V22.0436 - Prof. Grishman
Lecture 27: Input-Output: Real Busses
PC Expansion Busses
Gradual trend toward increased speed through wider data paths
(clock speed is limited by backward compatibility to 8.33 MHz).
- PC/XT bus: 8 bits
- AT (ISA) bus: 16 bits; max 8.33 MB/sec
- EISA bus: 32 bits and burst transmission permit up to 33 MB/sec
Integrated controllers and SCSI
- IDE (intelligence drive electronics): integrates disk controller
with disk; interface is roughly AT bus interface, limited to 8.33 MB/sec
- EIDE (extended IDE), allows up to 16.6 MB/sec
- SCSI (small computer systems interface) also uses intelligent integrated
- rich, standardized command structure
- platform independent (IBM, Mac, Sun, ...)
- basic SCSI speed (8 bit data bus) is 4 MB/sec asynchronous, 5 MB/sec
- fast SCSI supports up to 10 MB/sec synchronous
- wide SCSI, 16 or 32 bit data, up to 20 or 40 MB / sec.
Hierarchy of busses
Modern PCs use multiple busses: the fastest connecting processor and memory,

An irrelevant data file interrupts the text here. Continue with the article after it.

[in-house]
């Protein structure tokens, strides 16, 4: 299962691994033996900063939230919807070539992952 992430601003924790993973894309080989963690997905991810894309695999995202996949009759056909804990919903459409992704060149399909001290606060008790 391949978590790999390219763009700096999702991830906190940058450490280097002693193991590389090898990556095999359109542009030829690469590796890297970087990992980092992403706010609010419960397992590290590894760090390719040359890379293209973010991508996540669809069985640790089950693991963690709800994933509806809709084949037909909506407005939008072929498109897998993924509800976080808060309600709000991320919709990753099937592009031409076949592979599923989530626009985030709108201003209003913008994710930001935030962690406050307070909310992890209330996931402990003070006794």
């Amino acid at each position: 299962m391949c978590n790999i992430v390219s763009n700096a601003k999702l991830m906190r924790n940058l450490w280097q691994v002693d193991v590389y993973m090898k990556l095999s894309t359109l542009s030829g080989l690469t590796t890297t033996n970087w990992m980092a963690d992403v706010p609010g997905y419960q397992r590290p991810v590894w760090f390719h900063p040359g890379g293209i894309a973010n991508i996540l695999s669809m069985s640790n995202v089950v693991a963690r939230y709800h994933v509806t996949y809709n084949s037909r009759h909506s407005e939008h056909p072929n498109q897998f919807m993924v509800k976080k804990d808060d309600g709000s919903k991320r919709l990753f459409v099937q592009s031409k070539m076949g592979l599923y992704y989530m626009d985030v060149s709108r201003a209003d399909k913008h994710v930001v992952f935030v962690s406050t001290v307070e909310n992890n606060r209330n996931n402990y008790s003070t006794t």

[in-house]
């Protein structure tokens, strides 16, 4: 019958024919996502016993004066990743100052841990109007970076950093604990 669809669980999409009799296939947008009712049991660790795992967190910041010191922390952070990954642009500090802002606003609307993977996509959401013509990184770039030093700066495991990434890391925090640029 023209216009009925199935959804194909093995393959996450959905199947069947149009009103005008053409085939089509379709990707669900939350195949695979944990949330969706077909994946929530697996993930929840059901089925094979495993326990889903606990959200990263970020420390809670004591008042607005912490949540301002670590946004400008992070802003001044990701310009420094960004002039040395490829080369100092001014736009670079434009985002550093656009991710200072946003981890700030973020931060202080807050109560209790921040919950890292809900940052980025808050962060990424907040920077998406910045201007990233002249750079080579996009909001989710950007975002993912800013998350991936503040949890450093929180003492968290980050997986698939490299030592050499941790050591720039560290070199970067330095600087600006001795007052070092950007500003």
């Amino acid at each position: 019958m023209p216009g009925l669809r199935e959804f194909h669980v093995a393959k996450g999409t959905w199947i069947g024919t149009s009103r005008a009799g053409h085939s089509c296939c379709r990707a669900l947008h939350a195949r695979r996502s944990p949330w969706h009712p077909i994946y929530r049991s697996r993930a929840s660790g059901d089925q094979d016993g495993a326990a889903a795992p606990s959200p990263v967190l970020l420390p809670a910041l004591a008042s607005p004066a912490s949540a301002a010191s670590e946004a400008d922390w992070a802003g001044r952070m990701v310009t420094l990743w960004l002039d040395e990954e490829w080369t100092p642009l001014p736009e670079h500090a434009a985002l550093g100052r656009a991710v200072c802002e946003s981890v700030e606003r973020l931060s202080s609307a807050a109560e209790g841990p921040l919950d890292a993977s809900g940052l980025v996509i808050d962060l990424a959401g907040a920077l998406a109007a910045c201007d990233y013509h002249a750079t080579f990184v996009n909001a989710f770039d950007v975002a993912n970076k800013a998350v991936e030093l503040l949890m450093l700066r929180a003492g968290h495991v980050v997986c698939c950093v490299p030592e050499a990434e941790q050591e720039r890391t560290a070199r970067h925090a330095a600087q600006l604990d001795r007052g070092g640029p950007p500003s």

intermediate speed for display and network, slower for most peripherals
PCI (peripheral component interconnect) architecture: CPU and memory
connected directly, and connected through PCI "bridge" to PCI bus.
PCI bus directly connected to fastest devices (graphics, fast LAN) and
through adapters to slower busses (SCSI, ISA / EISA). Maximum PCI speed
is 133 MB/sec at 32 bit data path width (33 MHz clock).
To estimate the performance of a computer system with fast
IO devices, we must examine each link in the data transmission
chain: the device itself, the bus (or busses), and the memory.
Performance issues are discussed in the text, section 8.5; see
also exercises 8.10 - 8.13.